March Is Autoimmune Disease Awareness Month

It’s now Autoimmune Disease Awareness Month, and I am happy to help spread awareness. I know that most people have heard the term Autoimmune Disease and many have heard of diseases like Lupus. But, many of the other 100 or so autoimmune diseases aren’t as well-known.

Autoimmune.org is the home of the Autoimmune Association and a wonderful site to help you learn more about these devastating diseases. When the immune system malfunctions and begins to attack healthy parts of the body, that is autoimmunity. Those of us with autoimmune diseases are actually living in a body that is attacking us every day.

Autoimmune diseases often come in clusters. Many people have more than one autoimmune disease, which makes it even harder to treat. The symptoms just pile up and make life a misery. Over my last two decades, doctors have told me that I had or might have at least 5 autoimmune diseases.

So far, I’ve only been diagnosed with Sjogren’s Syndrome. My newest doctor wants me to get tested for Amyloidosis. My dermatologist would have to do a biopsy for that diagnosis. I hope that I don’t have that one, because it’s very serious.

Sjogren’s Syndrome is an awful condition that is known primarily to be a problem for my salivatory glands. They are attacked and so I have very dry eyes and dry mouth. I had to give up wearing contacts and must use many eye drops and gels so that my vision stays clear. Severely dry eyes are also painful and late at night I get headaches if I continue to try to keep mine open.

I take a medication that’s supposed to help with dry mouth. I can’t tell that it’s working, but I’ll keep on it for a while longer. I also take Plaquenil, which is a drug developed to treat Malaria. Doctors don’t know why it works for many with autoimmune diseases, but it does help some of the symptoms. I haven’t noticed that it worked for me, but I stopped taking it not long ago (per doctor’s suggestion) and I realized that it had been helping some with the pain.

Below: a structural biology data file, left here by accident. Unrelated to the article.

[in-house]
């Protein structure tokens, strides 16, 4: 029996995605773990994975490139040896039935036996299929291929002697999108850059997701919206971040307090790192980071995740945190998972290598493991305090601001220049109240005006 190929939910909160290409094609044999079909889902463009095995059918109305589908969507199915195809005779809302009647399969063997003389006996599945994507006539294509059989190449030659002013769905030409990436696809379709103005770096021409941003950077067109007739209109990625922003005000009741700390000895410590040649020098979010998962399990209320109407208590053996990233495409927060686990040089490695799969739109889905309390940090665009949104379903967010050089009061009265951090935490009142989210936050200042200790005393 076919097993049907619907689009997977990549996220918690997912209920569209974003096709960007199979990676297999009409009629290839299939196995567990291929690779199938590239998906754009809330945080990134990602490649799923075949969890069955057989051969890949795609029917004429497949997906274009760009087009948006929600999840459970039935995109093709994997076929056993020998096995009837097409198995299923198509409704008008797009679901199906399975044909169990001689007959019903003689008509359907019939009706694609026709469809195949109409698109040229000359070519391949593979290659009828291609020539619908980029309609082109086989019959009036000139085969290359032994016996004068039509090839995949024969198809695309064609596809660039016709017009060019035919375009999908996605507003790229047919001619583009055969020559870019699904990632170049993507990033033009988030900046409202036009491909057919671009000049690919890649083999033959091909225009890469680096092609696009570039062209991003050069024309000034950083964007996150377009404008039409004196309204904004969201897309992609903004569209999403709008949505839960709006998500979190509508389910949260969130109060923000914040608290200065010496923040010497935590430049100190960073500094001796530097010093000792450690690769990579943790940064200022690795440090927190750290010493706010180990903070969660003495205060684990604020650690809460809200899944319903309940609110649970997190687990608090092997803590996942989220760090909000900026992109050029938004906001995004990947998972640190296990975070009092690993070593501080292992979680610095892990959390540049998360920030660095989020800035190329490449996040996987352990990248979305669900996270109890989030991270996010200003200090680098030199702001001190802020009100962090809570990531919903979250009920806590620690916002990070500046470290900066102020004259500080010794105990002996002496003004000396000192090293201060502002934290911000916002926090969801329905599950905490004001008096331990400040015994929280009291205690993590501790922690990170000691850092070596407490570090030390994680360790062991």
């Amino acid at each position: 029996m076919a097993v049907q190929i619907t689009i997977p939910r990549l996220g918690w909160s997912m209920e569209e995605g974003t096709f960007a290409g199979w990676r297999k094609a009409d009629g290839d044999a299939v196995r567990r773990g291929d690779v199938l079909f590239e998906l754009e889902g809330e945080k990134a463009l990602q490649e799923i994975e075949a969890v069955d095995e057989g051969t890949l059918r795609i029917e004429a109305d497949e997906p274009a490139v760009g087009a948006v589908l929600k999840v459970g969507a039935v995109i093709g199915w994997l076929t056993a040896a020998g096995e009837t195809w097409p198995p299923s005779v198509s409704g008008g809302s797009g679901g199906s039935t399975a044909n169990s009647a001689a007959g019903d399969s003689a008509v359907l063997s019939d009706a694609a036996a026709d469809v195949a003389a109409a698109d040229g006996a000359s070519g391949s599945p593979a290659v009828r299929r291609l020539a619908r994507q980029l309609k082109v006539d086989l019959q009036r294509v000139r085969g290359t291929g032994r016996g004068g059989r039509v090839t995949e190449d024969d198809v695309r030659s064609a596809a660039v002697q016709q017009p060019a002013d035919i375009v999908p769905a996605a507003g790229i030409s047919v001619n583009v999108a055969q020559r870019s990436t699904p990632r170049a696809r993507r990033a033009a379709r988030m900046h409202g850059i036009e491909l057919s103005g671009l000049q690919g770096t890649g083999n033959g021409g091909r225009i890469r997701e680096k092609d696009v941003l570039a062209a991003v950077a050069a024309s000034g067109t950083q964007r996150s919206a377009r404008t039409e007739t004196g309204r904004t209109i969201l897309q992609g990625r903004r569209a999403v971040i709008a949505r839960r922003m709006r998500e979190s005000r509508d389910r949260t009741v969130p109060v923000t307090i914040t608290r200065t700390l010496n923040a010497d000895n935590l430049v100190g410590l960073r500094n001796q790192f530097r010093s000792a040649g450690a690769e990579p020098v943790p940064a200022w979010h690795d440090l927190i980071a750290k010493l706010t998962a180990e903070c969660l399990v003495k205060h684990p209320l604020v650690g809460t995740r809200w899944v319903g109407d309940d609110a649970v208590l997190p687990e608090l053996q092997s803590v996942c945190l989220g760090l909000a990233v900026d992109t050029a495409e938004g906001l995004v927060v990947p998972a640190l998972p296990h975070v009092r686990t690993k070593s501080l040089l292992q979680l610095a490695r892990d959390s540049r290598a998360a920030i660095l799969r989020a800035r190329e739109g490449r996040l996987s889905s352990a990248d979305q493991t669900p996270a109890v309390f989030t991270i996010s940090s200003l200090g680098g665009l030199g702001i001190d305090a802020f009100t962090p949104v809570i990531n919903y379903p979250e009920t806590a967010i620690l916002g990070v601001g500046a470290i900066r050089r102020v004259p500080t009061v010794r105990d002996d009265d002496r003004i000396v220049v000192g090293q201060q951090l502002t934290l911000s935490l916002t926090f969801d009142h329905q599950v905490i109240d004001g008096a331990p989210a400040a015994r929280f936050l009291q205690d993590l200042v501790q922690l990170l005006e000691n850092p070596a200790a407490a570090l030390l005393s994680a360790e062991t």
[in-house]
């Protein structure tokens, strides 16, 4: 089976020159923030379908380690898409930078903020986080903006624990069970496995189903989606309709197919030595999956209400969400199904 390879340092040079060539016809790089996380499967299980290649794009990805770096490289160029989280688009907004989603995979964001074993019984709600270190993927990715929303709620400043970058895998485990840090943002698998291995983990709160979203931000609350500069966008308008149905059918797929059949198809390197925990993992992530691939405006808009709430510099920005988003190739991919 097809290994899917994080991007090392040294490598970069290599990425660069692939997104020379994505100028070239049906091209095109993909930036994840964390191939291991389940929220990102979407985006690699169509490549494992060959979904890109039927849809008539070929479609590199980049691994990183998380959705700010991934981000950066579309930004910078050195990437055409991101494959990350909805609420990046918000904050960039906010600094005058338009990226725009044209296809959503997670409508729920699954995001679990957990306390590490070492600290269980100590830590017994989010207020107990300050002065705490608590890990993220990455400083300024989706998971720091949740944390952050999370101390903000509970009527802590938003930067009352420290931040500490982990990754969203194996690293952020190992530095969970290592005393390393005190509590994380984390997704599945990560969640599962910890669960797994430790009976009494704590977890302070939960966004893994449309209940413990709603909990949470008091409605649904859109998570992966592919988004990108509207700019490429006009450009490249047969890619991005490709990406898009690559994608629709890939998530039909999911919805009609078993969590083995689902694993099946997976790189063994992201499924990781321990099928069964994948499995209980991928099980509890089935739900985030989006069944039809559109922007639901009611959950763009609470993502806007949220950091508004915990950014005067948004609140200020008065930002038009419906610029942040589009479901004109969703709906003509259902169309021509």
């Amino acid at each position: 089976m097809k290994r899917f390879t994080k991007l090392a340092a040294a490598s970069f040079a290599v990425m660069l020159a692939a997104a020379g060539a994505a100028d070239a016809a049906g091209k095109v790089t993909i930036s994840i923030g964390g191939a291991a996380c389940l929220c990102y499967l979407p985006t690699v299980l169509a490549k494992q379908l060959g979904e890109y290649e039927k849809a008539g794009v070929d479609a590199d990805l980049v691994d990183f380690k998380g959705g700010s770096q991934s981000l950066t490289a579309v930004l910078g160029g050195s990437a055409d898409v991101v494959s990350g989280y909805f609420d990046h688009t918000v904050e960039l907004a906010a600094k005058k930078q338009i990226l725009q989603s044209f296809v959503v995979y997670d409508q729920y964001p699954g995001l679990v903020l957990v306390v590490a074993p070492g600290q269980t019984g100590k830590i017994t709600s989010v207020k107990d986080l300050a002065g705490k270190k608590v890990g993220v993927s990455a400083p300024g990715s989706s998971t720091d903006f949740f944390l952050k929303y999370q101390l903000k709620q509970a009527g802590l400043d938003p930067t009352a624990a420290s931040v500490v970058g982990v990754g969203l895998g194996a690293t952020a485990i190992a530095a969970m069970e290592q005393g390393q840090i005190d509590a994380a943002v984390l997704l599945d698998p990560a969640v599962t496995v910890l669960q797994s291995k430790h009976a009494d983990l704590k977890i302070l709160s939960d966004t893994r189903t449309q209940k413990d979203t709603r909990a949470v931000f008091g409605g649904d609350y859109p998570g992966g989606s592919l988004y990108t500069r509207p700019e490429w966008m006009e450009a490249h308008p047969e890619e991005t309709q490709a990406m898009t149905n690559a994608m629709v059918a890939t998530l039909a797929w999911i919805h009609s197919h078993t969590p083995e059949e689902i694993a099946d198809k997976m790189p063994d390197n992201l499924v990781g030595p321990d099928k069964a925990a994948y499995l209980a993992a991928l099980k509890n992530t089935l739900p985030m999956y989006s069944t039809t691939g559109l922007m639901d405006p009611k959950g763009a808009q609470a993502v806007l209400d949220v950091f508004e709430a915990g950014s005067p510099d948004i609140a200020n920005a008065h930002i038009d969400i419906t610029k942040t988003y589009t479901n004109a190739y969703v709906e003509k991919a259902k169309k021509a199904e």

I’ll keep taking it because every little bit of pain relief is worth it. Sjogren’s Syndrome doesn’t only cause dry mouth or eyes. It also causes severe fatigue, joint pain, very dry skin, and can attack the lungs, kidneys, blood vessels, digestive organs and nerves. It can also be related to Small Fiber Neuropathy, which I developed around 2018. I have to take Gabapentin to relieve this nerve pain.

Sjogren’s Syndrome also makes a person more prone to developing Lymphomas. My body has Mycosis Fungoides, which is Cutaneous T-Cell Lymphoma. I don’t have enough on my body to receive a diagnosis, but the lymphoma cells are there. I’ve been undergoing phototherapy and using steroid creams to fight this disease.

Do you have an autoimmune disease or know someone living with one? Ask them about their disease, because it’s a great way to learn from a real person and will make them feel cared for. Learn all you can about your disease and advocate for yourself.

@2022, copyright Lisa Ehrman

Disclaimer: I’m not a medical expert. This post contains my opinions and experiences and is not meant to be taken as medical advice. If you have a medical concern, please consult your personal physician.

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